Monday, March 22, 2010
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Patterson and Maxheimer get congressional recommendation

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[March 22, 2010]  Two young men who have never met have walked the same long road, or as one of them would prefer to call it, a "roller coaster" of an experience.

Recently, Logan County natives Butch Patterson and Erich Maxheimer received the prestigious nomination from U.S. Rep. Aaron Schock, R-Peoria, to attend the military academy of their choice. One of the main prerequisites to enter any of the nation's higher education military academies is to receive a nomination from a U.S. representative or senator.

Patterson, a senior at Hartem High School, and Maxheimer, a senior at Mount Pulaski High School, have both made it through the rigorous process, chosen over dozens of highly qualified applicants much like them. Still, there must have been something different about these two to have won such a high honor.


It all began for Patterson one late afternoon when he arrived home from basketball practice. When he walked into the house, he found his father, Ray Patterson, sitting at the table with an obvious presence about him as if he wanted to have a serious "life" talk with his son. Patterson recalls his father asking him the question, "Why do you want to go to college?" And he remembers replying with a "generic" answer: "I want to go to school so I can get my degree and get a decent job." But his father, not accepting that answer, responded, "Son, have you ever considered what the military could do for you?"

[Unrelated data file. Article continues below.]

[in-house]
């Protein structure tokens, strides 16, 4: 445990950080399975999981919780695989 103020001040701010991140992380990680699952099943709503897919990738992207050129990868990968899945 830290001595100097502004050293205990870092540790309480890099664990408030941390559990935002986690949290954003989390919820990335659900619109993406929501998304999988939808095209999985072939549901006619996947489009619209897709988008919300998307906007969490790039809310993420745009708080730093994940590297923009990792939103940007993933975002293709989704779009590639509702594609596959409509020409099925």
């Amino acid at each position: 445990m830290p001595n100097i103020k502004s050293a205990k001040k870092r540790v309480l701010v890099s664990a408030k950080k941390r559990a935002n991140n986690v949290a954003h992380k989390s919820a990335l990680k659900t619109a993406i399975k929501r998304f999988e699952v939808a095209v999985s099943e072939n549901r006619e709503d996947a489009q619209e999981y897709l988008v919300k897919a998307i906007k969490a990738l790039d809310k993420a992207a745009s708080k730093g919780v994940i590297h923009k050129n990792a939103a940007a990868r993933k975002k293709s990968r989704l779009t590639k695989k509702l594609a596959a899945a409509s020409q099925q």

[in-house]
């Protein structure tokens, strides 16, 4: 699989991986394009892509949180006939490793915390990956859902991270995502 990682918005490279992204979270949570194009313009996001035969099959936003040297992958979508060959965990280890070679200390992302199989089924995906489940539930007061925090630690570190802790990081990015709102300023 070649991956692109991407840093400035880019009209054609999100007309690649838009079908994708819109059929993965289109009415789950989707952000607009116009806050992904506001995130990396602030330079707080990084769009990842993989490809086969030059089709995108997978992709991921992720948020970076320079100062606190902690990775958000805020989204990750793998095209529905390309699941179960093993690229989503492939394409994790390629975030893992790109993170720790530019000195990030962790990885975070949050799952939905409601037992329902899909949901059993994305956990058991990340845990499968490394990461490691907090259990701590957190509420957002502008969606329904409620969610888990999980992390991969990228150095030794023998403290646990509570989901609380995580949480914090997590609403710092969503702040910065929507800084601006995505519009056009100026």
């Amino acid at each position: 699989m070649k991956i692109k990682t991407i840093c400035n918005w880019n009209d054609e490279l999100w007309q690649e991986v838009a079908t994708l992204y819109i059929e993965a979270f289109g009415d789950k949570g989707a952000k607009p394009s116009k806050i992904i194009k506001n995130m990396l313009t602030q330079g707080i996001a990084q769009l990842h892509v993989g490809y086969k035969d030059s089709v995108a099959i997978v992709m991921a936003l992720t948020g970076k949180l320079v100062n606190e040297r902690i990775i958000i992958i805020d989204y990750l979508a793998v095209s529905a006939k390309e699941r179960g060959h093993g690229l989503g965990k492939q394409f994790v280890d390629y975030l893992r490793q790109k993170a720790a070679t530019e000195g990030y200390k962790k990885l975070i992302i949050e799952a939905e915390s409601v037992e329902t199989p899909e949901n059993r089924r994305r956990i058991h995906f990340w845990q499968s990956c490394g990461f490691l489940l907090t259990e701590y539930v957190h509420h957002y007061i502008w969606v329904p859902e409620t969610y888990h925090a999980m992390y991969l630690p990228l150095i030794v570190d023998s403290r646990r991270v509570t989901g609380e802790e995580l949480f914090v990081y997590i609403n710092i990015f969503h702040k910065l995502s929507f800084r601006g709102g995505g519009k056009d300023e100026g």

Ray Patterson, having served in the U.S. Army himself, began to describe to his son a military school of higher academia: the U.S. Military Academy at West Point, which is about 50 miles north of New York City on the Hudson River.

The idea of attending such a far-away school can seem surreal to a young man located in central Illinois, but as soon as Butch Patterson began researching West Point, he was immediately hooked. He was first amazed by the political leaders and business tycoons who have graduated from USMA at West Point. Realizing this, he knew an education from such a place has the possibility to take him anywhere he wants to go with his career endeavors in civil engineering.

"I've been interested in maps and geography, architecture, and just about anything like that for as long as I can remember," explains Patterson.

For Maxheimer, the drive to apply to his school of choice, the U.S. Air Force Academy in Colorado Springs, Colo., came last summer. But the real driving force, says Maxheimer, is the military careers his older brothers have had. Not only does he come from a long line of family in the military; his older brother, Chad Maxheimer, has served in the Air Force and was honorably discharged in 2005. His other brother, Chris Maxheimer, currently serves in the Marine Corps in North Carolina.


His mother, Suzie Maxheimer, recalls the visit to the Air Force basic training graduation of older brother Chad.

"Erich was 10 years old and was like Chad's shadow that entire visit," she said. "He would follow him everywhere and march right alongside him."

She adds, "He was so captivated by everything going on."

Maxheimer is also an Eagle Scout as of 2009, a journey that he says has definitely matured him. It came as no surprise to the Maxheimer family that Erich chose to take the application path for the academy, but no one could have prepared them for the rigorous journey this has been.